In the preceding article in this series I discussed how to populate in-memory datasets. In this continuation, I will look at some of the ways that you can programmatically work with that data, including navigating, sorting, and filtering the data in memory.
Active ClientDataSets are essentially a cursor pointer that refers to the current record in the dataset. To navigate which record your ClientDataSet refers to, you use methods of the ClientDataSet to change the current record. These methods include First, Next, Prior, Last, and MoveBy, to name a few.
The following line of code demonstrates how to navigate to each record of (scan) a ClientDataSet:
while not ClientDataSet1.EOF do
//Do something here with the current record
DataTables in the .NET framework do not support the concept of a current record. Instead, you use the Rows property to indicate which DataRow of the DataTable you want to work with.
The following code segment demonstrates how to programmatically navigate the DataRows of a DataTable.
for i := 0 to DataTable1.Rows.Count – 1 do
DataRow1 := DataTable1.Rows[i];
//Do something with the DataRow
While the DataTable lacks the concept of a current record, Windows Forms applications have a concept that is very similar to current record. Anytime one or more properties are bound to a multivalue binding context (such as a DataTable) in a Windows Forms application, a CurrencyManager is created that can be used to determine to which DataRow the form's controls are synchronized. If you bind data using a BindingSource instance, CurrencyManager property points to the underlying CurrencyManager. Similarly, there are classes, such as BindingSource, that provide features similar to a CurrencyManager.
Note that in .NET Web Forms applications, most multi-value controls automatically iterate through the records of a DataTable or DbDataReader implementing instance when you call the DataBind method. As a result, Web forms do not have currency managers.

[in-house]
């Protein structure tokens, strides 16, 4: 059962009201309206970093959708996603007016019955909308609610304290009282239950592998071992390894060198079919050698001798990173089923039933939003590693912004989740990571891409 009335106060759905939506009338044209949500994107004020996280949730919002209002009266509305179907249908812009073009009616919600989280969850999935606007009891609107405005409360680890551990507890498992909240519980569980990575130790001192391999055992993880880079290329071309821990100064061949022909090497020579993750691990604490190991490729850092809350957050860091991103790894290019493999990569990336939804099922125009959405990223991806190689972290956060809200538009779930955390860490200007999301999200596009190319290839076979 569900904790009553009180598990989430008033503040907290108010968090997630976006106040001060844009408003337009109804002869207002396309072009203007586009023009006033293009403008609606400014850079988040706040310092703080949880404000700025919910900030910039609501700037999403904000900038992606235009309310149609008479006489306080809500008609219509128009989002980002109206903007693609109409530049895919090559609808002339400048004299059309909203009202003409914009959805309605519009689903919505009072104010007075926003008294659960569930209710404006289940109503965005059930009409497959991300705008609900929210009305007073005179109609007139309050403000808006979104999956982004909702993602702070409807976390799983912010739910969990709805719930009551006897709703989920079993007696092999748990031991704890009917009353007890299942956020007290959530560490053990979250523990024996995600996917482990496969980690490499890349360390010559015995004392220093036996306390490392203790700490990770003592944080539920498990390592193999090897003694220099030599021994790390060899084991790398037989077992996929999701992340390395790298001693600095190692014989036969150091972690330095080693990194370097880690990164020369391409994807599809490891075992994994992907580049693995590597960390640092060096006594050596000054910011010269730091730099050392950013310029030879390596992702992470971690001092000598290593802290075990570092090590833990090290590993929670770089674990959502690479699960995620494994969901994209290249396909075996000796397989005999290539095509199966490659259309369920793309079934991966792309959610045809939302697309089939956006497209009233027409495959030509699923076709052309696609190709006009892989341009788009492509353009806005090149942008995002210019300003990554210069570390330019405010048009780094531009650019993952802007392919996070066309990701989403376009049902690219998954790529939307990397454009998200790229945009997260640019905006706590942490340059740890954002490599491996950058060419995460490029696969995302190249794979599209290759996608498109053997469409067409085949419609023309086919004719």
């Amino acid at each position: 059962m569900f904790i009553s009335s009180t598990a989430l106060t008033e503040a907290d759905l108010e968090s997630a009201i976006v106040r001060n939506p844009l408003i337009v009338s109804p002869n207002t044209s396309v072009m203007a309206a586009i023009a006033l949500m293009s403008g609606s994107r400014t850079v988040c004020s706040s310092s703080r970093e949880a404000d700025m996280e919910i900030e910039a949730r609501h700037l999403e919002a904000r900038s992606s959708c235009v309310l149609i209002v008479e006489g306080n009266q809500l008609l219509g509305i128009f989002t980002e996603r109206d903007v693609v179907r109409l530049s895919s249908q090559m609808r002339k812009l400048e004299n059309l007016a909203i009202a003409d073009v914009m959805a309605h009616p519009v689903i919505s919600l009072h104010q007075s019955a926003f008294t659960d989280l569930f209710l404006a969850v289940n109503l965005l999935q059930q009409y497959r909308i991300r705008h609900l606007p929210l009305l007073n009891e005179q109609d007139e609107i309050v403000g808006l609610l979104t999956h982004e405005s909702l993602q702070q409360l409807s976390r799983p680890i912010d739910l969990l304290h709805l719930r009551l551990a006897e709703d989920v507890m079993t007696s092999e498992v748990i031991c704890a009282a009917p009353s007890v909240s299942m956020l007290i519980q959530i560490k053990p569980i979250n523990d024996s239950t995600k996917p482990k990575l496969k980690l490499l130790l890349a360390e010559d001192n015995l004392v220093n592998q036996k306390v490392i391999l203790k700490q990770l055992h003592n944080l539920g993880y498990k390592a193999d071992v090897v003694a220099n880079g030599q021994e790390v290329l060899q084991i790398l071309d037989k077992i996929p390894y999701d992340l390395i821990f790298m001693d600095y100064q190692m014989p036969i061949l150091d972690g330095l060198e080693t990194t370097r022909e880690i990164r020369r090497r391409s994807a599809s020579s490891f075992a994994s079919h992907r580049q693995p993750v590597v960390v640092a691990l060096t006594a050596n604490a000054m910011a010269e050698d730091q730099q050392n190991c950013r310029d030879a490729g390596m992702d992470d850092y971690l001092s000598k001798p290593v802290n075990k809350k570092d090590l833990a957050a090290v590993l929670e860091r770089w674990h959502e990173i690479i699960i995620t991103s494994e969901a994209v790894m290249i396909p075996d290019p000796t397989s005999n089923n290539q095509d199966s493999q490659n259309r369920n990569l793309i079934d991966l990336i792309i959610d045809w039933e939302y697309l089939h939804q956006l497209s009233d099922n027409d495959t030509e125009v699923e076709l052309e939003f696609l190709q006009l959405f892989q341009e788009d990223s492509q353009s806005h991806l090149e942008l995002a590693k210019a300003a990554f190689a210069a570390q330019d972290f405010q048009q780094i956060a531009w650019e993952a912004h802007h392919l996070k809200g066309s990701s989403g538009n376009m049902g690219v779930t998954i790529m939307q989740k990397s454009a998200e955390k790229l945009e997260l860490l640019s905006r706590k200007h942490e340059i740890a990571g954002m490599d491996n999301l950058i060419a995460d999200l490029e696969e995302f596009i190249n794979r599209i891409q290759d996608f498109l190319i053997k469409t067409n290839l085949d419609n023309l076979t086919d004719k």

ClientDataSets are sorted using ClientDataSet indexes. There are two types of indexes in ClientDataSets, temporary indexes and persistent indexes.
You create a temporary index using the IndexFieldNames property of the ClientDataSet. When you assign a field name (or a comma-separated list of field names) to the IndexFieldNames property, an index is create for that field (or fields) at that moment the property is assigned, and the records of the ClientDataSet are then sorted based on that ascending index. This is demonstrated in the following code segment:
ClientDataSet1.IndexFieldNames := 'State;City';
Persistent indexes, on the other hand, are defined using the IndexDefs property of the ClientDataSet. After defining one or more IndexDef instances, you then set the IndexName property of the ClientDataSet to the name of one of those IndexDef instances.
Indexes created using IndexDefs are more flexible than temporary indexes. While temporary indexes can only be ascending, case-sensitive indexes, your IndexDef definitions can define ascending or descending indexes, as well as case insensitive indexes.
The following line of code demonstrates the creation and use of a persistent index using an IndexDef definition:
ClientDataSet1.IndexName := 'IDIndex';
DataTables cannot be sorted directly. If you want to sort the records in a DataTable, you use a DataView. You sort a DataView using its Sort property, which can hold either the name of a DataColumn to sort the DataView DataRows, or a comma-separated list of DataColumn names.
The following code demonstrates creating a DataView to display a sorted list of a DataTable's DataRows.
var DataView1: DataView;
DataView1.Sort := 'Customer ID';
Rather than creating a new DataView to display sorted DataRows, you can use the DefaultView of a DataTable to refer to the DataView that each DataTable automatically supports. This is shown in the following code segment: